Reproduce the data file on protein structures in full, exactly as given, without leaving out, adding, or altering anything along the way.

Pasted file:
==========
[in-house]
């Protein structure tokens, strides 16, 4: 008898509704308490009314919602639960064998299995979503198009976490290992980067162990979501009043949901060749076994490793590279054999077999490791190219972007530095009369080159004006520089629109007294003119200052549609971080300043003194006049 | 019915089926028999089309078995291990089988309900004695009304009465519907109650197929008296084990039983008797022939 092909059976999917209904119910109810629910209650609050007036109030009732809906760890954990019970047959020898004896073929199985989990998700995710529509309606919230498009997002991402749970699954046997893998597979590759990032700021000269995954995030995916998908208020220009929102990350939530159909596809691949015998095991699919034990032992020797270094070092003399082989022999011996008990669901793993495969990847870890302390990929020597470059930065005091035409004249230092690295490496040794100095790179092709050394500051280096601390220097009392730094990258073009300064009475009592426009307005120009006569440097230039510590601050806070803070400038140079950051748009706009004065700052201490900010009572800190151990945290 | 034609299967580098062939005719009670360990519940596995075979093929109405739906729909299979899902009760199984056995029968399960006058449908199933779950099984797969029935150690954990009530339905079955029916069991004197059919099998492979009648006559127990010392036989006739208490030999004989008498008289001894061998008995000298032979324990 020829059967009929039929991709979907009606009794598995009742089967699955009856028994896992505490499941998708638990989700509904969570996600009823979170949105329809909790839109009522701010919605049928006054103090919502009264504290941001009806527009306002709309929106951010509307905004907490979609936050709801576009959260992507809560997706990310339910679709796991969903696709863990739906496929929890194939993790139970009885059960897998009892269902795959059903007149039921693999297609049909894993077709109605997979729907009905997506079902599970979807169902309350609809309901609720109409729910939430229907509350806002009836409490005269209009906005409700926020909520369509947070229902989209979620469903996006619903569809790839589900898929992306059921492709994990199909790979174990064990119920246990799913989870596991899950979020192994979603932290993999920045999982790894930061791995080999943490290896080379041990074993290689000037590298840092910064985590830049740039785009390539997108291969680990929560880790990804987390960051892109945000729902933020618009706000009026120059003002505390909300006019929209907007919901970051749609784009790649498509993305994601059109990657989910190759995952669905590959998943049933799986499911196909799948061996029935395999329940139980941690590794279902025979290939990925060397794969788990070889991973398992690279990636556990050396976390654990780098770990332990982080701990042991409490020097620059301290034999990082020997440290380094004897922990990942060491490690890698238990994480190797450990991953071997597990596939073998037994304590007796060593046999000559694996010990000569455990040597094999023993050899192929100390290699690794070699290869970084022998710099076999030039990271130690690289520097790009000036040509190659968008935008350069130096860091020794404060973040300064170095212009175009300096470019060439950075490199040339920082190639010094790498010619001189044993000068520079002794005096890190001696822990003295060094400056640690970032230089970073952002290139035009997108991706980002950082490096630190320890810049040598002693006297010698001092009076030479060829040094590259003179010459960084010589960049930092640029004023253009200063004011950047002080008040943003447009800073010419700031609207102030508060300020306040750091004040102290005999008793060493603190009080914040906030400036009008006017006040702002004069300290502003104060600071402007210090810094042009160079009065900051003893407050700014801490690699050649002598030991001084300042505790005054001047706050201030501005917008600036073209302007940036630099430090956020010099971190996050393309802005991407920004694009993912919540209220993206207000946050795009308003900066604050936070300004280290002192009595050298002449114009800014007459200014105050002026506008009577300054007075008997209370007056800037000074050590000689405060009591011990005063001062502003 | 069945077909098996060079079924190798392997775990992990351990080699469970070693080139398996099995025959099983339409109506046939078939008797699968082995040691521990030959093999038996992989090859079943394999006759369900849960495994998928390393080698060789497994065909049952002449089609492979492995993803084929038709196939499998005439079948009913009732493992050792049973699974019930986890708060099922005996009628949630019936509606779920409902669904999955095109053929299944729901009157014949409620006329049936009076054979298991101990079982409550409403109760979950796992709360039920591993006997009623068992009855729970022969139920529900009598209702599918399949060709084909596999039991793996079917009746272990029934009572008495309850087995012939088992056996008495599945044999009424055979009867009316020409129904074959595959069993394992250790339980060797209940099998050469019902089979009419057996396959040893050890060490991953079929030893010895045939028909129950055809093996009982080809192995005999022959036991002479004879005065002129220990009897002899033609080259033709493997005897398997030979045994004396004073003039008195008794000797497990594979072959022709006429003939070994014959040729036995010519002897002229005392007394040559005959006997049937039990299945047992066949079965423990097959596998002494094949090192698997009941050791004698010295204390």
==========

[in-house]
């Protein structure tokens, strides 16, 4: 008898509704308490009314919602639960064998299995979503198009976490290992980067162990979501009043949901060749076994490793590279054999077999490791190219972007530095009369080159004006520089629109007294003119200052549609971080300043003194006049 | 019915089926028999089309078995291990089988309900004695009304009465519907109650197929008296084990039983008797022939 092909059976999917209904119910109810629910209650609050007036109030009732809906760890954990019970047959020898004896073929199985989990998700995710529509309606919230498009997002991402749970699954046997893998597979590759990032700021000269995954995030995916998908208020220009929102990350939530159909596809691949015998095991699919034990032992020797270094070092003399082989022999011996008990669901793993495969990847870890302390990929020597470059930065005091035409004249230092690295490496040794100095790179092709050394500051280096601390220097009392730094990258073009300064009475009592426009307005120009006569440097230039510590601050806070803070400038140079950051748009706009004065700052201490900010009572800190151990945290 | 034609299967580098062939005719009670360990519940596995075979093929109405739906729909299979899902009760199984056995029968399960006058449908199933779950099984797969029935150690954990009530339905079955029916069991004197059919099998492979009648006559127990010392036989006739208490030999004989008498008289001894061998008995000298032979324990 020829059967009929039929991709979907009606009794598995009742089967699955009856028994896992505490499941998708638990989700509904969570996600009823979170949105329809909790839109009522701010919605049928006054103090919502009264504290941001009806527009306002709309929106951010509307905004907490979609936050709801576009959260992507809560997706990310339910679709796991969903696709863990739906496929929890194939993790139970009885059960897998009892269902795959059903007149039921693999297609049909894993077709109605997979729907009905997506079902599970979807169902309350609809309901609720109409729910939430229907509350806002009836409490005269209009906005409700926020909520369509947070229902989209979620469903996006619903569809790839589900898929992306059921492709994990199909790979174990064990119920246990799913989870596991899950979020192994979603932290993999920045999982790894930061791995080999943490290896080379041990074993290689000037590298840092910064985590830049740039785009390539997108291969680990929560880790990804987390960051892109945000729902933020618009706000009026120059003002505390909300006019929209907007919901970051749609784009790649498509993305994601059109990657989910190759995952669905590959998943049933799986499911196909799948061996029935395999329940139980941690590794279902025979290939990925060397794969788990070889991973398992690279990636556990050396976390654990780098770990332990982080701990042991409490020097620059301290034999990082020997440290380094004897922990990942060491490690890698238990994480190797450990991953071997597990596939073998037994304590007796060593046999000559694996010990000569455990040597094999023993050899192929100390290699690794070699290869970084022998710099076999030039990271130690690289520097790009000036040509190659968008935008350069130096860091020794404060973040300064170095212009175009300096470019060439950075490199040339920082190639010094790498010619001189044993000068520079002794005096890190001696822990003295060094400056640690970032230089970073952002290139035009997108991706980002950082490096630190320890810049040598002693006297010698001092009076030479060829040094590259003179010459960084010589960049930092640029004023253009200063004011950047002080008040943003447009800073010419700031609207102030508060300020306040750091004040102290005999008793060493603190009080914040906030400036009008006017006040702002004069300290502003104060600071402007210090810094042009160079009065900051003893407050700014801490690699050649002598030991001084300042505790005054001047706050201030501005917008600036073209302007940036630099430090956020010099971190996050393309802005991407920004694009993912919540209220993206207000946050795009308003900066604050936070300004280290002192009595050298002449114009800014007459200014105050002026506008009577300054007075008997209370007056800037000074050590000689405060009591011990005063001062502003 | 069945077909098996060079079924190798392997775990992990351990080699469970070693080139398996099995025959099983339409109506046939078939008797699968082995040691521990030959093999038996992989090859079943394999006759369900849960495994998928390393080698060789497994065909049952002449089609492979492995993803084929038709196939499998005439079948009913009732493992050792049973699974019930986890708060099922005996009628949630019936509606779920409902669904999955095109053929299944729901009157014949409620006329049936009076054979298991101990079982409550409403109760979950796992709360039920591993006997009623068992009855729970022969139920529900009598209702599918399949060709084909596999039991793996079917009746272990029934009572008495309850087995012939088992056996008495599945044999009424055979009867009316020409129904074959595959069993394992250790339980060797209940099998050469019902089979009419057996396959040893050890060490991953079929030893010895045939028909129950055809093996009982080809192995005999022959036991002479004879005065002129220990009897002899033609080259033709493997005897398997030979045994004396004073003039008195008794000797497990594979072959022709006429003939070994014959040729036995010519002897002229005392007394040559005959006997049937039990299945047992066949079965423990097959596998002494094949090192698997009941050791004698010295204390």